Opinion

The road to COP26

While the urgent crisis of the pandemic has been dominating the headlines, the slower-moving threat of climate change has prompted a wave of activity from governments and businesses

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This is a big year for climate policy. The Paris agreement of 2015 set up a five-yearly cycle for countries to increase the ambition of their goals for cutting greenhouse gas emissions. So right from the outset, the COP26 climate conference originally scheduled for 2020 was going to be particularly significant.

Then Covid-19 hit, and the conference was postponed to November 2021. But the conference, which will be held in Glasgow, retains its key position in international climate negotiations.

While the urgent crisis of the pandemic has been dominating the headlines, the slower-moving threat of climate change has prompted a wave of activity from governments and businesses. Over the past year, the world’s largest economies have made pledges to reach net zero emissions by 2050 or 2060. Hundreds of companies have made commitments to curb their emissions to align with the goals of the Paris agreement.

The landscape of climate policy and strategy has shifted dramatically in a short space of time. Here are the most important changes:

More countries commit to net zero emissions by mid-century

Modelling published by the Intergovernmental Panel on Climate Change suggests that to meet the Paris agreement’s more demanding goal of keeping global warming since pre-industrial times to 1.5 °C, global carbon dioxide emissions probably have to hit net zero around 2050. For the less demanding objective of limiting warming to 2 °C, net zero probably has to be reached around 2070. Many of the world’s largest economies have been announcing targets to align with that pathway. The EU, the UK, Japan and South Korea have pledged to aim for net zero in 2050, and the Biden administration has set the same goal for the US. China has announced a target of net zero by 2060.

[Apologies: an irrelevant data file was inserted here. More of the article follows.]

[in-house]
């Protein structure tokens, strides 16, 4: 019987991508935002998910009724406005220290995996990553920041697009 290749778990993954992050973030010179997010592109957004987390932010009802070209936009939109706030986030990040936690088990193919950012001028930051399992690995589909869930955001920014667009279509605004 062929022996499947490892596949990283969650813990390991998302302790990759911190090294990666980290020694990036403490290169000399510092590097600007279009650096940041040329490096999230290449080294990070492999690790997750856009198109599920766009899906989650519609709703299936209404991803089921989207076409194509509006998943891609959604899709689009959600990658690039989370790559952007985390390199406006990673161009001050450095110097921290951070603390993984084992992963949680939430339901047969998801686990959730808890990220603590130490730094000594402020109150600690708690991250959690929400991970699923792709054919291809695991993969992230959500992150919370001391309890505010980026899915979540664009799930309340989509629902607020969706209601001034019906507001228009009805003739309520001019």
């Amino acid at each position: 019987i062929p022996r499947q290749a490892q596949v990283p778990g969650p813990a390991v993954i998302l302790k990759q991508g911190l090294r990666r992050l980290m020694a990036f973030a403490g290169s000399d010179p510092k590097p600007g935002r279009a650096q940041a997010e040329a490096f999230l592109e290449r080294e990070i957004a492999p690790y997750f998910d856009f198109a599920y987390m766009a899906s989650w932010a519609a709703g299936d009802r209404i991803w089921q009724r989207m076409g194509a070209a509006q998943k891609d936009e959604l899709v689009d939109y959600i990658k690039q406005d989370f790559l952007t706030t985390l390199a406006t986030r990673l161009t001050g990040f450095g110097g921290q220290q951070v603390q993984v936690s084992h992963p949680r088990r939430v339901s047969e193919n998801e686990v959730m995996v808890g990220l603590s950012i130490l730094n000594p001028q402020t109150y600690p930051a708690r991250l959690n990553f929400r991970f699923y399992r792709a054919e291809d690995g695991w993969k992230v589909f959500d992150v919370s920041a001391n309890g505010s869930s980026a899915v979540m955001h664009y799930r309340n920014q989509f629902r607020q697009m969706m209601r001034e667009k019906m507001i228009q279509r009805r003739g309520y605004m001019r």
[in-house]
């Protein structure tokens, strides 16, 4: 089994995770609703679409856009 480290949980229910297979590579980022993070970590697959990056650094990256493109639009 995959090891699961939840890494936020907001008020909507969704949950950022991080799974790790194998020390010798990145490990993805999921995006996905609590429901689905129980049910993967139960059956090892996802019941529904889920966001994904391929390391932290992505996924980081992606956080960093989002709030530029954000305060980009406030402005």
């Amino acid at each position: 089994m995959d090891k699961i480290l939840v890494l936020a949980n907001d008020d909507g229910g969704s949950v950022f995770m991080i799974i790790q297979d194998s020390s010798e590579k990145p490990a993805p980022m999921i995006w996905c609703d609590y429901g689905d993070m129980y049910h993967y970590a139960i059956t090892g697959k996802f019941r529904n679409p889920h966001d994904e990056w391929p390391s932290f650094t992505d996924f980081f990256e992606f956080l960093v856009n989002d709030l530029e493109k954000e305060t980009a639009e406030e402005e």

That might sound like good news in terms of putting the world on track to achieve the Paris goals. But there are two important caveats. First, there are many important countries that have not made any such commitments to net zero, including India, the world’s third-largest emitter, and Russia, the fourth-largest. Other large emitters are still debating their objectives. Indonesia’s government proposed a goal of net zero by 2070, but has not confirmed that and is discussing a more ambitious timetable.

Second, even the countries that have set goals have not yet specified how they plan to achieve them. The EU has been the most detailed in its planning, and it has not yet laid out its strategy for delivering the profound changes that will be required in its energy, transport, construction and other industries. The same is true of other economies with net-zero goals, even when those have been enshrined in legislation.

Countries start to set intermediate targets

One big problem with net zero goals set thirty or forty years in the future is that they create little accountability for today’s leaders, who can expect to be long gone by the time the targets are hit or missed. To address that issue, the UN and other supporters of climate action have been urging governments to set intermediate objectives for 2030.

Many economies have responded to that call. This chart shows a selection of the most significant objectives for 2030. Above the line are the goals for absolute reductions in emissions, and below it are the ones framed in terms of emissions intensity.